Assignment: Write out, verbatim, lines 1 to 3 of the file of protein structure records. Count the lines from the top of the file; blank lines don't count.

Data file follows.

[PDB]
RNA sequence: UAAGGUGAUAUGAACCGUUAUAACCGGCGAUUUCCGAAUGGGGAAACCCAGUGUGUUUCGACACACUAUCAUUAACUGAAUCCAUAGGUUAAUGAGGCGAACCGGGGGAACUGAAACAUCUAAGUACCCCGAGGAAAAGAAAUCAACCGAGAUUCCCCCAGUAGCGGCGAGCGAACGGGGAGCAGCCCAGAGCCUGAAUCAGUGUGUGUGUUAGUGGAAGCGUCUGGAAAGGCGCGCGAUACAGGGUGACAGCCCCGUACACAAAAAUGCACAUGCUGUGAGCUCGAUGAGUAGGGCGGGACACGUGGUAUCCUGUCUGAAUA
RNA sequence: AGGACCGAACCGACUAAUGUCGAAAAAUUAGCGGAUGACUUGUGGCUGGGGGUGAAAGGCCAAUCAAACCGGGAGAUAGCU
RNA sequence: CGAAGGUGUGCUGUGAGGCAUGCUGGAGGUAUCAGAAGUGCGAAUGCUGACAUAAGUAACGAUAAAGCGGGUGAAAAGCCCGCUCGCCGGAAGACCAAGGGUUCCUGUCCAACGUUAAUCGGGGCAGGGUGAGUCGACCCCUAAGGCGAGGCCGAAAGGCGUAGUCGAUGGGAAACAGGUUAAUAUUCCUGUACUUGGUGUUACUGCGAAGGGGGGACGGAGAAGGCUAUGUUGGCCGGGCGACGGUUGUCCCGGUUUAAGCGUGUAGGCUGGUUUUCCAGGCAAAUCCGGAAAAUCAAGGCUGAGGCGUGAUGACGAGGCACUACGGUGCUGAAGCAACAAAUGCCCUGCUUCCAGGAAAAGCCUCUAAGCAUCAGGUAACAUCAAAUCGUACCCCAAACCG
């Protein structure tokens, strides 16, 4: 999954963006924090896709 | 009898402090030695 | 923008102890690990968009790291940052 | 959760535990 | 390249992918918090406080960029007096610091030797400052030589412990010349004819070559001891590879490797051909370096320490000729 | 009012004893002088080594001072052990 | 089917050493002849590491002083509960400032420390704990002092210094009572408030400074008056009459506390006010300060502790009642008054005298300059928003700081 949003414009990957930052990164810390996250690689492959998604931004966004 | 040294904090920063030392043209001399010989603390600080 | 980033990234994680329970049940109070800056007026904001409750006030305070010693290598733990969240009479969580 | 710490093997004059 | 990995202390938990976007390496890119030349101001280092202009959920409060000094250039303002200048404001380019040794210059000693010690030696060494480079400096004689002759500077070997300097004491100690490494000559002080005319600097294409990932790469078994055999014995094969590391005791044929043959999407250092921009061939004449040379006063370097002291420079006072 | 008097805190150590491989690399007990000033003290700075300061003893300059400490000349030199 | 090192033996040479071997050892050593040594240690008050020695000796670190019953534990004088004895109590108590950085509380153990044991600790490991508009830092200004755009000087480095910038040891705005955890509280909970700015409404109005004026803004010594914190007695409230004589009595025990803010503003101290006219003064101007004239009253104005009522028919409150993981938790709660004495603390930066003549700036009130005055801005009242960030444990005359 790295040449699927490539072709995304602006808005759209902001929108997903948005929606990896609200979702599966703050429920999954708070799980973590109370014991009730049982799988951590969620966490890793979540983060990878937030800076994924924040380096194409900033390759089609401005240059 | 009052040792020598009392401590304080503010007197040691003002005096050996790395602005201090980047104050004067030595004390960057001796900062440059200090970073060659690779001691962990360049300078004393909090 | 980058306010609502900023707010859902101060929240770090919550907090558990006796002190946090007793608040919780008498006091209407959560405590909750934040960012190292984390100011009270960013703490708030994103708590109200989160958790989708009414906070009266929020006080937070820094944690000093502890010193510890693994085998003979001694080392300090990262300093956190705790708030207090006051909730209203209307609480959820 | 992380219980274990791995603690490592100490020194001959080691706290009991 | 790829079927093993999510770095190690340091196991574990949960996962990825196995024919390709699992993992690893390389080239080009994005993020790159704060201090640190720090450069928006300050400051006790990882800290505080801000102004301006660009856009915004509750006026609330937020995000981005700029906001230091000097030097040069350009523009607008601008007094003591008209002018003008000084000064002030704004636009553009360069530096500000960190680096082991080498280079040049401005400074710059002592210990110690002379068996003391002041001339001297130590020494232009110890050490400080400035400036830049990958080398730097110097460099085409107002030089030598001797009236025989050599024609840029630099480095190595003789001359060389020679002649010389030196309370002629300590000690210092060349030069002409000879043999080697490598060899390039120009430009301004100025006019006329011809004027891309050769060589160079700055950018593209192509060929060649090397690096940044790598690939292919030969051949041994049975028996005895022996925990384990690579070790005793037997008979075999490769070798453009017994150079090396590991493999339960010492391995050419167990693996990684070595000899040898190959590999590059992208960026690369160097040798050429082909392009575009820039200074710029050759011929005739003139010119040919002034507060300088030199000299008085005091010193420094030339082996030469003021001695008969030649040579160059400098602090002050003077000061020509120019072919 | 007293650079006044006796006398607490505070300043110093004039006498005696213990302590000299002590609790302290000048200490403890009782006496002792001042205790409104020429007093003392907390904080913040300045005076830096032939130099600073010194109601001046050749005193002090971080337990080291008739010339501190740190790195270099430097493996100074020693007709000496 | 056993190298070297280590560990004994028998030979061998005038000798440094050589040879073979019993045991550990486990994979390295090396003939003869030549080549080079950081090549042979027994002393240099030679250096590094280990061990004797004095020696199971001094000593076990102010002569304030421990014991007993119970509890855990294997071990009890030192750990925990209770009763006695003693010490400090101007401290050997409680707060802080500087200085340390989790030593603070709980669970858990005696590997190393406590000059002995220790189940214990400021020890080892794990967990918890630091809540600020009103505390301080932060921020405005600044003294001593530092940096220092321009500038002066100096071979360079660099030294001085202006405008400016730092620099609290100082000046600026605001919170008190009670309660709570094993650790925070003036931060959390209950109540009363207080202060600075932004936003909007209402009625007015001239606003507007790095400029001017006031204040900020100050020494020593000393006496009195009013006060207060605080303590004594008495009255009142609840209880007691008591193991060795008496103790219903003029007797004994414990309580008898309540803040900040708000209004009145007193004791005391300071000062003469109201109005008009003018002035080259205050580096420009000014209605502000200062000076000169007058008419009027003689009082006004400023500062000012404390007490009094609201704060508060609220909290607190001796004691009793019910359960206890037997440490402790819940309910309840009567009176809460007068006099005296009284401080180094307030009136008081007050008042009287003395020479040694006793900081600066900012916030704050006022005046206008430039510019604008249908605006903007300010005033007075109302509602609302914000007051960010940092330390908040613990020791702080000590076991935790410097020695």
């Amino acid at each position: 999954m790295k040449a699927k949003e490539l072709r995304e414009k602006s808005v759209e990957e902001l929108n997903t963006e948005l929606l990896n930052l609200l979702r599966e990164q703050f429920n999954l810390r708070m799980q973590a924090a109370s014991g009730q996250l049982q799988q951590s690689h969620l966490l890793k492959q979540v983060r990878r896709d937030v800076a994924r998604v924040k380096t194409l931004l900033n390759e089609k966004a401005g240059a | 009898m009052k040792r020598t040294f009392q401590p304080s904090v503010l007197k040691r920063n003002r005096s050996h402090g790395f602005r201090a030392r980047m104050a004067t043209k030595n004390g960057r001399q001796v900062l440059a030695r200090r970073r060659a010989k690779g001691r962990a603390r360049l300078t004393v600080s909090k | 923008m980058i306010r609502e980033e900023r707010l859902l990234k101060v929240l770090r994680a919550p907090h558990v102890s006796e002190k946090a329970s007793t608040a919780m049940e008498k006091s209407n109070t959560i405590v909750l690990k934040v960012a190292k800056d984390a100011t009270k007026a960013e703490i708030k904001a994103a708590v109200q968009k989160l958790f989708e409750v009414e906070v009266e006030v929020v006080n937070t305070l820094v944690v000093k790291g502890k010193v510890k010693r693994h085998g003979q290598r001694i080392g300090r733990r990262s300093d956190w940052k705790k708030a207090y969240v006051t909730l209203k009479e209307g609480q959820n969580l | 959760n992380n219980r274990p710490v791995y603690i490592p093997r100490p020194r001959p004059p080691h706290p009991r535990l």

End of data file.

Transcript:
[PDB]
RNA sequence: UAAGGUGAUAUGAACCGUUAUAACCGGCGAUUUCCGAAUGGGGAAACCCAGUGUGUUUCGACACACUAUCAUUAACUGAAUCCAUAGGUUAAUGAGGCGAACCGGGGGAACUGAAACAUCUAAGUACCCCGAGGAAAAGAAAUCAACCGAGAUUCCCCCAGUAGCGGCGAGCGAACGGGGAGCAGCCCAGAGCCUGAAUCAGUGUGUGUGUUAGUGGAAGCGUCUGGAAAGGCGCGCGAUACAGGGUGACAGCCCCGUACACAAAAAUGCACAUGCUGUGAGCUCGAUGAGUAGGGCGGGACACGUGGUAUCCUGUCUGAAUA
RNA sequence: AGGACCGAACCGACUAAUGUCGAAAAAUUAGCGGAUGACUUGUGGCUGGGGGUGAAAGGCCAAUCAAACCGGGAGAUAGCU